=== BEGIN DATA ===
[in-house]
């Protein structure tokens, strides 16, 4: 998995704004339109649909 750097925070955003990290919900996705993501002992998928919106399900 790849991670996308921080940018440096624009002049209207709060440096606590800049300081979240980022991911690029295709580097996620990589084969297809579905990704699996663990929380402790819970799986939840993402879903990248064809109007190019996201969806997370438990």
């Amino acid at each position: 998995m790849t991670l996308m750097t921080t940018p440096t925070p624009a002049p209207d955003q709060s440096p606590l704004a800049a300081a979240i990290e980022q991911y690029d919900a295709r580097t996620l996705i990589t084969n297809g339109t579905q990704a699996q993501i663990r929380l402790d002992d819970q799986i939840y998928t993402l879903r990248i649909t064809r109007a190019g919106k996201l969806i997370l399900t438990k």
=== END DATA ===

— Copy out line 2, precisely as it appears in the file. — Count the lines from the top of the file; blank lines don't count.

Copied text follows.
């Protein structure tokens, strides 16, 4: 998995704004339109649909 750097925070955003990290919900996705993501002992998928919106399900 790849991670996308921080940018440096624009002049209207709060440096606590800049300081979240980022991911690029295709580097996620990589084969297809579905990704699996663990929380402790819970799986939840993402879903990248064809109007190019996201969806997370438990």